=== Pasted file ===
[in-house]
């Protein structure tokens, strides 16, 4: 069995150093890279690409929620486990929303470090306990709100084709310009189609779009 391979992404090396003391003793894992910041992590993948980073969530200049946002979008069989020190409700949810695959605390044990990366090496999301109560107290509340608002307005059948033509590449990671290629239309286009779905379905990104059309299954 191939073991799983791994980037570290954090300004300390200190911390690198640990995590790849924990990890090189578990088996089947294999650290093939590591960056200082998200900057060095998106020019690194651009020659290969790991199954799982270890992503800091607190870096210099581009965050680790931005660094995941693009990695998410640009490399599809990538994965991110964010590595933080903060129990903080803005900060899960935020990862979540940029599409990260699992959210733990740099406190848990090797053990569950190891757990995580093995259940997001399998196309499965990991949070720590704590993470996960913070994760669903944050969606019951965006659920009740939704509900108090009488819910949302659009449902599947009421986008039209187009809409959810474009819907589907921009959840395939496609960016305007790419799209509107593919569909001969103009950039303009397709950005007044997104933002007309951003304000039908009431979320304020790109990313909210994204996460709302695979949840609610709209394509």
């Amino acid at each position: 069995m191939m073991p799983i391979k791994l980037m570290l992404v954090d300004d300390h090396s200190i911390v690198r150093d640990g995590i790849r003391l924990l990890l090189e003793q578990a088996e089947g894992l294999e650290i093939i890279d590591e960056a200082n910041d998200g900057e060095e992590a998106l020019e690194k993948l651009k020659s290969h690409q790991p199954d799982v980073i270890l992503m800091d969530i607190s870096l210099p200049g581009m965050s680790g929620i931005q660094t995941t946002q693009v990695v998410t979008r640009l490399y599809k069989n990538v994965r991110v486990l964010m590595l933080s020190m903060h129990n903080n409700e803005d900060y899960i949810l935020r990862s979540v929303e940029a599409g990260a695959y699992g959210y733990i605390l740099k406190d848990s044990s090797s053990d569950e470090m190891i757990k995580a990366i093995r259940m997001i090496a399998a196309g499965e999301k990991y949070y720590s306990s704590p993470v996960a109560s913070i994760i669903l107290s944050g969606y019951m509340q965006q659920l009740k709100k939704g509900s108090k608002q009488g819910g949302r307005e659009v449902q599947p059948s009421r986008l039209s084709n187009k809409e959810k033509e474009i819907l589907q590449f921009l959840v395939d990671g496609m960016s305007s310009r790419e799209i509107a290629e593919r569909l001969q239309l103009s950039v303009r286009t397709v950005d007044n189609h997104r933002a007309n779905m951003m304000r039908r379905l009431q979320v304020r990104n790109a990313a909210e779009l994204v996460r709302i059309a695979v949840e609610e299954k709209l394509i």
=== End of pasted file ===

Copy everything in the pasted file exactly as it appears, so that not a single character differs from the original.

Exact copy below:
[in-house]
């Protein structure tokens, strides 16, 4: 069995150093890279690409929620486990929303470090306990709100084709310009189609779009 391979992404090396003391003793894992910041992590993948980073969530200049946002979008069989020190409700949810695959605390044990990366090496999301109560107290509340608002307005059948033509590449990671290629239309286009779905379905990104059309299954 191939073991799983791994980037570290954090300004300390200190911390690198640990995590790849924990990890090189578990088996089947294999650290093939590591960056200082998200900057060095998106020019690194651009020659290969790991199954799982270890992503800091607190870096210099581009965050680790931005660094995941693009990695998410640009490399599809990538994965991110964010590595933080903060129990903080803005900060899960935020990862979540940029599409990260699992959210733990740099406190848990090797053990569950190891757990995580093995259940997001399998196309499965990991949070720590704590993470996960913070994760669903944050969606019951965006659920009740939704509900108090009488819910949302659009449902599947009421986008039209187009809409959810474009819907589907921009959840395939496609960016305007790419799209509107593919569909001969103009950039303009397709950005007044997104933002007309951003304000039908009431979320304020790109990313909210994204996460709302695979949840609610709209394509």
């Amino acid at each position: 069995m191939m073991p799983i391979k791994l980037m570290l992404v954090d300004d300390h090396s200190i911390v690198r150093d640990g995590i790849r003391l924990l990890l090189e003793q578990a088996e089947g894992l294999e650290i093939i890279d590591e960056a200082n910041d998200g900057e060095e992590a998106l020019e690194k993948l651009k020659s290969h690409q790991p199954d799982v980073i270890l992503m800091d969530i607190s870096l210099p200049g581009m965050s680790g929620i931005q660094t995941t946002q693009v990695v998410t979008r640009l490399y599809k069989n990538v994965r991110v486990l964010m590595l933080s020190m903060h129990n903080n409700e803005d900060y899960i949810l935020r990862s979540v929303e940029a599409g990260a695959y699992g959210y733990i605390l740099k406190d848990s044990s090797s053990d569950e470090m190891i757990k995580a990366i093995r259940m997001i090496a399998a196309g499965e999301k990991y949070y720590s306990s704590p993470v996960a109560s913070i994760i669903l107290s944050g969606y019951m509340q965006q659920l009740k709100k939704g509900s108090k608002q009488g819910g949302r307005e659009v449902q599947p059948s009421r986008l039209s084709n187009k809409e959810k033509e474009i819907l589907q590449f921009l959840v395939d990671g496609m960016s305007s310009r790419e799209i509107a290629e593919r569909l001969q239309l103009s950039v303009r286009t397709v950005d007044n189609h997104r933002a007309n779905m951003m304000r039908r379905l009431q979320v304020r990104n790109a990313a909210e779009l994204v996460r709302i059309a695979v949840e609610e299954k709209l394509i």